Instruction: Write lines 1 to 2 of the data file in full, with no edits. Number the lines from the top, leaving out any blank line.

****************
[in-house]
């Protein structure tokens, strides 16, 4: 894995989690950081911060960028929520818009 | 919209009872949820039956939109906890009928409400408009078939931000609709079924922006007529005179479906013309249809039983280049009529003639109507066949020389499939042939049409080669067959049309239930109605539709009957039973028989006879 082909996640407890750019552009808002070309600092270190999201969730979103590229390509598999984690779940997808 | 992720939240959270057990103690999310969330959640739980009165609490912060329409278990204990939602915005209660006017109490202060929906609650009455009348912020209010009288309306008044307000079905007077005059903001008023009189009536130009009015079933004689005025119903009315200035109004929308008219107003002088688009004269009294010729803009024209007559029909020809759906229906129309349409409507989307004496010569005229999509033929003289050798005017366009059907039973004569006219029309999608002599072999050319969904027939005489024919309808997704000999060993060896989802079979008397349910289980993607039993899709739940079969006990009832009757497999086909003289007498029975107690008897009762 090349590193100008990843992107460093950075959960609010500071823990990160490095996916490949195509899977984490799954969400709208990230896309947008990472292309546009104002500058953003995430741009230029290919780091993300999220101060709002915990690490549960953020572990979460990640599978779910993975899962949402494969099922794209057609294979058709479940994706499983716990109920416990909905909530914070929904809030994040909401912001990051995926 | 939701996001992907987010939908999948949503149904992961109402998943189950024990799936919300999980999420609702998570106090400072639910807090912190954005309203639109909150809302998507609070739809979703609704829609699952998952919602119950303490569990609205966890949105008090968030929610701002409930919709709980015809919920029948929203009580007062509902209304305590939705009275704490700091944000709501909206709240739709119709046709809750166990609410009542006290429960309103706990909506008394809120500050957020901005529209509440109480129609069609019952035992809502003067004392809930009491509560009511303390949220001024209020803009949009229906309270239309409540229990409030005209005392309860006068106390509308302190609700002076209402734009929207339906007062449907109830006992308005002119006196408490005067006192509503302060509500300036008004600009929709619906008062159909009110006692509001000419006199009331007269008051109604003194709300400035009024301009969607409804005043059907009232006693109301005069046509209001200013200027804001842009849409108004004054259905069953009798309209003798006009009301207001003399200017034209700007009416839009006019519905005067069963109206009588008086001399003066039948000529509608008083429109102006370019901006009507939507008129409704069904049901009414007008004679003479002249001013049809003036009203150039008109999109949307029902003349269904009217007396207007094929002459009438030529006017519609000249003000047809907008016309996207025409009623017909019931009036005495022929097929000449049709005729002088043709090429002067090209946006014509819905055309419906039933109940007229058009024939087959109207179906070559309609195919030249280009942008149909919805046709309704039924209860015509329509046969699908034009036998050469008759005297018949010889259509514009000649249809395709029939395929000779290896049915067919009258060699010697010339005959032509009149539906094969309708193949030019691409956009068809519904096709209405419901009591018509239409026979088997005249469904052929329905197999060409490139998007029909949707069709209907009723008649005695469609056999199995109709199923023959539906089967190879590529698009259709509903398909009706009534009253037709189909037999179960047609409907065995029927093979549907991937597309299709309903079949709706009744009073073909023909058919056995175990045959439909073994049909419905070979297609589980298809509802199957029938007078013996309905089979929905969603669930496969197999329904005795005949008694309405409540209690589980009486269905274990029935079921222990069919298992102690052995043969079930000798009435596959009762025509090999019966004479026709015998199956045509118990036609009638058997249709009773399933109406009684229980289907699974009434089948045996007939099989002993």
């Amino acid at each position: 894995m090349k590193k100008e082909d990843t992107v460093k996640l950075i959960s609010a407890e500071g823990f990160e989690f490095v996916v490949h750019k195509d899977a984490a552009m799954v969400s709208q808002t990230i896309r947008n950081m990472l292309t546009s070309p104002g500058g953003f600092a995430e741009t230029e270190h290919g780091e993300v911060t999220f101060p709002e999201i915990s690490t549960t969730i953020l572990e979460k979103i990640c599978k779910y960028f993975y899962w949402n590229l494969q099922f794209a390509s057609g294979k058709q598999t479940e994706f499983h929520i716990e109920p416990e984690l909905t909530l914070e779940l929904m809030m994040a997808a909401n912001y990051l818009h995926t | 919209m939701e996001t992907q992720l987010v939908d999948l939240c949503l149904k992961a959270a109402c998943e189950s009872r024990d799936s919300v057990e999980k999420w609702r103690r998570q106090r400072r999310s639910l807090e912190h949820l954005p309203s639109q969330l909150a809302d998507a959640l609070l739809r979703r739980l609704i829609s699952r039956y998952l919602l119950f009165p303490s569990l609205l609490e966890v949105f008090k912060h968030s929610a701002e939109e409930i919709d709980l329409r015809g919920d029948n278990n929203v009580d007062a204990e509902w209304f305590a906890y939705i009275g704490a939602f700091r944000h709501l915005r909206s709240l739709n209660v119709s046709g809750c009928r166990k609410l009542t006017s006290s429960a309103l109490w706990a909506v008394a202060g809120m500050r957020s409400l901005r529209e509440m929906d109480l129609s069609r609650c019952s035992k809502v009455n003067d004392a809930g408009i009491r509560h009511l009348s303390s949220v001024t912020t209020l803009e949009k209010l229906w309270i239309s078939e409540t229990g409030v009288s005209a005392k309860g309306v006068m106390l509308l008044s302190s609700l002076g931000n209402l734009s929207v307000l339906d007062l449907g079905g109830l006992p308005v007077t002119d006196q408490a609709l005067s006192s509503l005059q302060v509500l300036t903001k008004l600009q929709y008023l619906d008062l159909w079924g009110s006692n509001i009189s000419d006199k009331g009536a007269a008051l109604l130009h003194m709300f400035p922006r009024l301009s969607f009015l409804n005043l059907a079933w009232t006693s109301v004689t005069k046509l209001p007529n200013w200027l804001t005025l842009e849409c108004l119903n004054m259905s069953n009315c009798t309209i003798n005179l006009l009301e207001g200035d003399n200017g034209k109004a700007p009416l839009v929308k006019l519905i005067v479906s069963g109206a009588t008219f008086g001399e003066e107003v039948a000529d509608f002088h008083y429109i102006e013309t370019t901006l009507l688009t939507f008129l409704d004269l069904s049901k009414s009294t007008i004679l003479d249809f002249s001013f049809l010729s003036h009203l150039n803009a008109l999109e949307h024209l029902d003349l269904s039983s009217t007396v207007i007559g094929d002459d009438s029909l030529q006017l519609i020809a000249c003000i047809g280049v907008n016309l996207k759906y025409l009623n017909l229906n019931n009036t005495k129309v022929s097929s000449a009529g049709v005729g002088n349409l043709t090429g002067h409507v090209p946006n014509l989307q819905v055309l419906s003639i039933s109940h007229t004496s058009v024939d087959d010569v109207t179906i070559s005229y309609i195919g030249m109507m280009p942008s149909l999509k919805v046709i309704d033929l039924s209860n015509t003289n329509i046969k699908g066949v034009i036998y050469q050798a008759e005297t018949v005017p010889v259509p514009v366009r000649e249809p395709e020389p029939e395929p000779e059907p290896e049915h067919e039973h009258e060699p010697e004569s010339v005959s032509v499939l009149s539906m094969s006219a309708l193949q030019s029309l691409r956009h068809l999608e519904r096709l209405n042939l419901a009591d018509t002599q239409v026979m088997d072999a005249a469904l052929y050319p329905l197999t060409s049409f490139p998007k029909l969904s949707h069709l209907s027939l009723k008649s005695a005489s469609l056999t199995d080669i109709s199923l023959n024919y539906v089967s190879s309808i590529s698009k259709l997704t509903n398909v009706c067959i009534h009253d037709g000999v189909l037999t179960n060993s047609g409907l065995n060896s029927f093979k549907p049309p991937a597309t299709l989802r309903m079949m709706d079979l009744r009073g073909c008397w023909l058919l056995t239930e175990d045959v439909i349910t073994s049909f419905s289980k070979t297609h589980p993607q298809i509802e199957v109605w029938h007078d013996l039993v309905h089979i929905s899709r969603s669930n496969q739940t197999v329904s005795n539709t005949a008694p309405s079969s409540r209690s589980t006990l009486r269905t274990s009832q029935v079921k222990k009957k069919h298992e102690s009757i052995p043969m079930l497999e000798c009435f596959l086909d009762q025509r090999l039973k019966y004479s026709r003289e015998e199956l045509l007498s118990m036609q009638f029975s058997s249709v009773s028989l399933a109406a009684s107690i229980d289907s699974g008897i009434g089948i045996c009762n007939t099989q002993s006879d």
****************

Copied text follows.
[in-house]
């Protein structure tokens, strides 16, 4: 894995989690950081911060960028929520818009 | 919209009872949820039956939109906890009928409400408009078939931000609709079924922006007529005179479906013309249809039983280049009529003639109507066949020389499939042939049409080669067959049309239930109605539709009957039973028989006879 082909996640407890750019552009808002070309600092270190999201969730979103590229390509598999984690779940997808 | 992720939240959270057990103690999310969330959640739980009165609490912060329409278990204990939602915005209660006017109490202060929906609650009455009348912020209010009288309306008044307000079905007077005059903001008023009189009536130009009015079933004689005025119903009315200035109004929308008219107003002088688009004269009294010729803009024209007559029909020809759906229906129309349409409507989307004496010569005229999509033929003289050798005017366009059907039973004569006219029309999608002599072999050319969904027939005489024919309808997704000999060993060896989802079979008397349910289980993607039993899709739940079969006990009832009757497999086909003289007498029975107690008897009762 090349590193100008990843992107460093950075959960609010500071823990990160490095996916490949195509899977984490799954969400709208990230896309947008990472292309546009104002500058953003995430741009230029290919780091993300999220101060709002915990690490549960953020572990979460990640599978779910993975899962949402494969099922794209057609294979058709479940994706499983716990109920416990909905909530914070929904809030994040909401912001990051995926 | 939701996001992907987010939908999948949503149904992961109402998943189950024990799936919300999980999420609702998570106090400072639910807090912190954005309203639109909150809302998507609070739809979703609704829609699952998952919602119950303490569990609205966890949105008090968030929610701002409930919709709980015809919920029948929203009580007062509902209304305590939705009275704490700091944000709501909206709240739709119709046709809750166990609410009542006290429960309103706990909506008394809120500050957020901005529209509440109480129609069609019952035992809502003067004392809930009491509560009511303390949220001024209020803009949009229906309270239309409540229990409030005209005392309860006068106390509308302190609700002076209402734009929207339906007062449907109830006992308005002119006196408490005067006192509503302060509500300036008004600009929709619906008062159909009110006692509001000419006199009331007269008051109604003194709300400035009024301009969607409804005043059907009232006693109301005069046509209001200013200027804001842009849409108004004054259905069953009798309209003798006009009301207001003399200017034209700007009416839009006019519905005067069963109206009588008086001399003066039948000529509608008083429109102006370019901006009507939507008129409704069904049901009414007008004679003479002249001013049809003036009203150039008109999109949307029902003349269904009217007396207007094929002459009438030529006017519609000249003000047809907008016309996207025409009623017909019931009036005495022929097929000449049709005729002088043709090429002067090209946006014509819905055309419906039933109940007229058009024939087959109207179906070559309609195919030249280009942008149909919805046709309704039924209860015509329509046969699908034009036998050469008759005297018949010889259509514009000649249809395709029939395929000779290896049915067919009258060699010697010339005959032509009149539906094969309708193949030019691409956009068809519904096709209405419901009591018509239409026979088997005249469904052929329905197999060409490139998007029909949707069709209907009723008649005695469609056999199995109709199923023959539906089967190879590529698009259709509903398909009706009534009253037709189909037999179960047609409907065995029927093979549907991937597309299709309903079949709706009744009073073909023909058919056995175990045959439909073994049909419905070979297609589980298809509802199957029938007078013996309905089979929905969603669930496969197999329904005795005949008694309405409540209690589980009486269905274990029935079921222990069919298992102690052995043969079930000798009435596959009762025509090999019966004479026709015998199956045509118990036609009638058997249709009773399933109406009684229980289907699974009434089948045996007939099989002993």